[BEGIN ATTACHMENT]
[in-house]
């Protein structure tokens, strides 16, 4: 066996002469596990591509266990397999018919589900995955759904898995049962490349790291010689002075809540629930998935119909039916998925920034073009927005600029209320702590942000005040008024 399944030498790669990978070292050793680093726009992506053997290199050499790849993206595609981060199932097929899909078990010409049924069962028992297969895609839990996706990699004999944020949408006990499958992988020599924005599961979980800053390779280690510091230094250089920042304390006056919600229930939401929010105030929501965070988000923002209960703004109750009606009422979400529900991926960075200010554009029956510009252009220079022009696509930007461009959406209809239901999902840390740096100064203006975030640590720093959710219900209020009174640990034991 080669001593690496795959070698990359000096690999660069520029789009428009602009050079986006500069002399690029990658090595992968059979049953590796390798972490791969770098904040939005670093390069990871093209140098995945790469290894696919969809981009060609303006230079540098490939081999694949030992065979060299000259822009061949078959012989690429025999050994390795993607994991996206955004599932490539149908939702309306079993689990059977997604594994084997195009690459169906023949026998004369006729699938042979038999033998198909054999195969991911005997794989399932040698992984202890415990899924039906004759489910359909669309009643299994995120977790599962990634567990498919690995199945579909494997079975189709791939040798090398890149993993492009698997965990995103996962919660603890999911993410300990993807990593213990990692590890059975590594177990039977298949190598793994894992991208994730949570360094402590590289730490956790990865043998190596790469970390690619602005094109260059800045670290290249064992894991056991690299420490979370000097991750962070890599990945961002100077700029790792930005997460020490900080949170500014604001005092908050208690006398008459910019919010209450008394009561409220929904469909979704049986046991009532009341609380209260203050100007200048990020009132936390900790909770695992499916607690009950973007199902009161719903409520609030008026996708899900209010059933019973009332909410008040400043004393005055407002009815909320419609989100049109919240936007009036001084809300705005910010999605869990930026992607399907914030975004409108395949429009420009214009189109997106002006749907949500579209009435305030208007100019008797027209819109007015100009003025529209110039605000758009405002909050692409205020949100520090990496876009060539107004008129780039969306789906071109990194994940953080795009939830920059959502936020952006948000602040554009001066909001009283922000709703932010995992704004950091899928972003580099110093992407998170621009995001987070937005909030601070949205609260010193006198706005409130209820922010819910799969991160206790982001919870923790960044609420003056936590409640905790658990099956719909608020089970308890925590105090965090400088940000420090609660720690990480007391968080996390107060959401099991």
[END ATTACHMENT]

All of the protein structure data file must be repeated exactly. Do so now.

[in-house]
């Protein structure tokens, strides 16, 4: 066996002469596990591509266990397999018919589900995955759904898995049962490349790291010689002075809540629930998935119909039916998925920034073009927005600029209320702590942000005040008024 399944030498790669990978070292050793680093726009992506053997290199050499790849993206595609981060199932097929899909078990010409049924069962028992297969895609839990996706990699004999944020949408006990499958992988020599924005599961979980800053390779280690510091230094250089920042304390006056919600229930939401929010105030929501965070988000923002209960703004109750009606009422979400529900991926960075200010554009029956510009252009220079022009696509930007461009959406209809239901999902840390740096100064203006975030640590720093959710219900209020009174640990034991 080669001593690496795959070698990359000096690999660069520029789009428009602009050079986006500069002399690029990658090595992968059979049953590796390798972490791969770098904040939005670093390069990871093209140098995945790469290894696919969809981009060609303006230079540098490939081999694949030992065979060299000259822009061949078959012989690429025999050994390795993607994991996206955004599932490539149908939702309306079993689990059977997604594994084997195009690459169906023949026998004369006729699938042979038999033998198909054999195969991911005997794989399932040698992984202890415990899924039906004759489910359909669309009643299994995120977790599962990634567990498919690995199945579909494997079975189709791939040798090398890149993993492009698997965990995103996962919660603890999911993410300990993807990593213990990692590890059975590594177990039977298949190598793994894992991208994730949570360094402590590289730490956790990865043998190596790469970390690619602005094109260059800045670290290249064992894991056991690299420490979370000097991750962070890599990945961002100077700029790792930005997460020490900080949170500014604001005092908050208690006398008459910019919010209450008394009561409220929904469909979704049986046991009532009341609380209260203050100007200048990020009132936390900790909770695992499916607690009950973007199902009161719903409520609030008026996708899900209010059933019973009332909410008040400043004393005055407002009815909320419609989100049109919240936007009036001084809300705005910010999605869990930026992607399907914030975004409108395949429009420009214009189109997106002006749907949500579209009435305030208007100019008797027209819109007015100009003025529209110039605000758009405002909050692409205020949100520090990496876009060539107004008129780039969306789906071109990194994940953080795009939830920059959502936020952006948000602040554009001066909001009283922000709703932010995992704004950091899928972003580099110093992407998170621009995001987070937005909030601070949205609260010193006198706005409130209820922010819910799969991160206790982001919870923790960044609420003056936590409640905790658990099956719909608020089970308890925590105090965090400088940000420090609660720690990480007391968080996390107060959401099991």